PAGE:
Tower and the Hive is set rather forward in the future where Earth is part of the Nine-Star League. (Planets/stars referred to are: Earth, Altair, Betelgeuse,  Callisto, Capella, Deneb, Iota Aurigae, Procyon.) Talents are given a “T” rating from 10 (lowest) to 1 (highest). It is mostly concerned with the FT&T (Federated Telepath and Teleport) T-1’s, or Primes, who can gestalt (link mentally) with generators and with other Primes. They operate with a support staff to import and export material between Towers.  The main characters are nearly all part of the Rowan/Raven/Lyon family. The books follows the lives, relationships, work and travels of the main characters. In particular it follows their contacts with two alien species – the Beetles, a hive-minded insectoid race, and the Mrdini, furry humanoids who have been fighting against the Beetles. This series is composed of five books:

  • The Rowan (1990)
  • Damia (1991)
  • Damia’s Children (1992)
  • Lyon’s Pride (1994)
  • The Tower and the Hive (1999)

Tower and the Hive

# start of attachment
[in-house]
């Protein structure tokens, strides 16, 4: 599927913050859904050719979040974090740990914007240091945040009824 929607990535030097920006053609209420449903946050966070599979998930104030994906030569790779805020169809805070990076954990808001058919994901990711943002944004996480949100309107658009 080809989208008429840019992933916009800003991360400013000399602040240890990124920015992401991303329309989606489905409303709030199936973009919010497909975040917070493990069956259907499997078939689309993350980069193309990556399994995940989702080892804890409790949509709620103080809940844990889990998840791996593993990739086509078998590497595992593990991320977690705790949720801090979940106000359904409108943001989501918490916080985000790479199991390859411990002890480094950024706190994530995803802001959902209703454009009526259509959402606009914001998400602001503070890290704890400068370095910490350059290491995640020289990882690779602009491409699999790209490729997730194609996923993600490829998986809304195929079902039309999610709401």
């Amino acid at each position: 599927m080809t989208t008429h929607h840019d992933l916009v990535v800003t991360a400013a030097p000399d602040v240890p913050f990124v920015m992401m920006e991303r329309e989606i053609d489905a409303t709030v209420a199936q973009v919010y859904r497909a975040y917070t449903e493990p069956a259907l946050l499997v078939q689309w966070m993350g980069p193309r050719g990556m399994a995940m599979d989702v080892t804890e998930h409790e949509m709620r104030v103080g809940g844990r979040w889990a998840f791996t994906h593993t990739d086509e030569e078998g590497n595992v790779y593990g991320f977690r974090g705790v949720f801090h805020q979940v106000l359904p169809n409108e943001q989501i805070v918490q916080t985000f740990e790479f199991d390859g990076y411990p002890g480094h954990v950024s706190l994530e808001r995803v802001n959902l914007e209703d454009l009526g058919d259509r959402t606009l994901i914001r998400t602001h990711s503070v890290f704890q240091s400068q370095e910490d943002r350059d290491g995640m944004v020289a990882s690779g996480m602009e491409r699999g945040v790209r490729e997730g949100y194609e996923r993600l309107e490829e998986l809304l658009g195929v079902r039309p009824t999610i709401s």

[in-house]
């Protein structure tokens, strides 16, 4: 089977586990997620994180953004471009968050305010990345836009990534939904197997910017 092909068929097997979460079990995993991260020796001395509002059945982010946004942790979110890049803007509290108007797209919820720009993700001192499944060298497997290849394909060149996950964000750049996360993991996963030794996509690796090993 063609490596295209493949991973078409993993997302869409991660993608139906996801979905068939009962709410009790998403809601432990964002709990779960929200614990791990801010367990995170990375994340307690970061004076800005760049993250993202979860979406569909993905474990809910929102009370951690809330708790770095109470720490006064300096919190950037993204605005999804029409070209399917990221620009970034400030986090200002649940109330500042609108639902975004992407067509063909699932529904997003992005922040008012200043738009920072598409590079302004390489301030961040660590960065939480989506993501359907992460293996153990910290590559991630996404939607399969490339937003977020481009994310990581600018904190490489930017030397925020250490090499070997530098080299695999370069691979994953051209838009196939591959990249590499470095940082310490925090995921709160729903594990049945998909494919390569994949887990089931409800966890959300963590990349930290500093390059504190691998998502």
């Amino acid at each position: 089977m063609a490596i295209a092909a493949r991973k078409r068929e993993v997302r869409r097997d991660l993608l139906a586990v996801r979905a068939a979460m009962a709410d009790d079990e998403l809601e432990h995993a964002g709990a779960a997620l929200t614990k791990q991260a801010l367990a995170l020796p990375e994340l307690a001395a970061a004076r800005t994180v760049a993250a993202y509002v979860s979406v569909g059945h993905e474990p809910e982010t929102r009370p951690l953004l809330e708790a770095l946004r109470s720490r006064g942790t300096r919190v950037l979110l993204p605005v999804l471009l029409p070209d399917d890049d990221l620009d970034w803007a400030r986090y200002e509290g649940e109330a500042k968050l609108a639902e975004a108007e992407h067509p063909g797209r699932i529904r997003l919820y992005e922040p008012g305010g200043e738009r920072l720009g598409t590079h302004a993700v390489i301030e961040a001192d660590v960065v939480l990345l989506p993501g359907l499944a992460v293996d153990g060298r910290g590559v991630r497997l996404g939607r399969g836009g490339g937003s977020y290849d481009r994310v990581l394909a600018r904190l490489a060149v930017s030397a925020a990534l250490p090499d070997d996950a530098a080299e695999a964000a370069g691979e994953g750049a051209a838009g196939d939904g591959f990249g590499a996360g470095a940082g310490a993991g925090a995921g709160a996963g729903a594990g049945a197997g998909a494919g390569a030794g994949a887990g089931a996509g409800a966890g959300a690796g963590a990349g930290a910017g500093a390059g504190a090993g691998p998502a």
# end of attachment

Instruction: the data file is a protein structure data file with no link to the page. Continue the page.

The Rowan is discovered on the planet Altair as an orphan who has very strong telepathy. With the expectation that she will become a Prime, she is learns to develop her telepathy and telekinesis as a child and ward of the planet, then in a Tower under the guidance of Siglen, the Altair Prime. As a young woman she gains her own Tower at Callisto (Jupiter’s moon) and meets Afra Lyon, a T-4 who becomes her friend and main assistant. She first encounters Jeff Raven (Deneb’s Prime) when he requests assistance after Deneb (a newer colony) is attacked by an alien force that seems determined to wipe out life on the planet. The attacking aliens don’t communicate and two ships are destroyed by a gestalt of the Primes under the Rowan’s leadership.  The third is pushed out into space. Debris from destroyed ships and the observations from the talents suggests the Beetles are a large insectoid hive-like alien led by a ‘queen’, similar to ants, in the way the function. The Rowan begins a romantic relationship with Jeff and they commute between the their two Towers/planets. Three years later, emerging Talents on Deneb detect the approach of another Beetle ship. Jeff is sent with representative of the Fleet (the Leagues military arm) to scout and locates a huge asteroid ship approaching with multiple queens on board. When Fleet proves powerless to stop it, all T-3 ratings and above through-out the League are linked through their Primes and while the Rowan leads one gestalt to neutralise the queens, Jeff leads a second to swing the ship out of Deneb’s orbit and into the sun.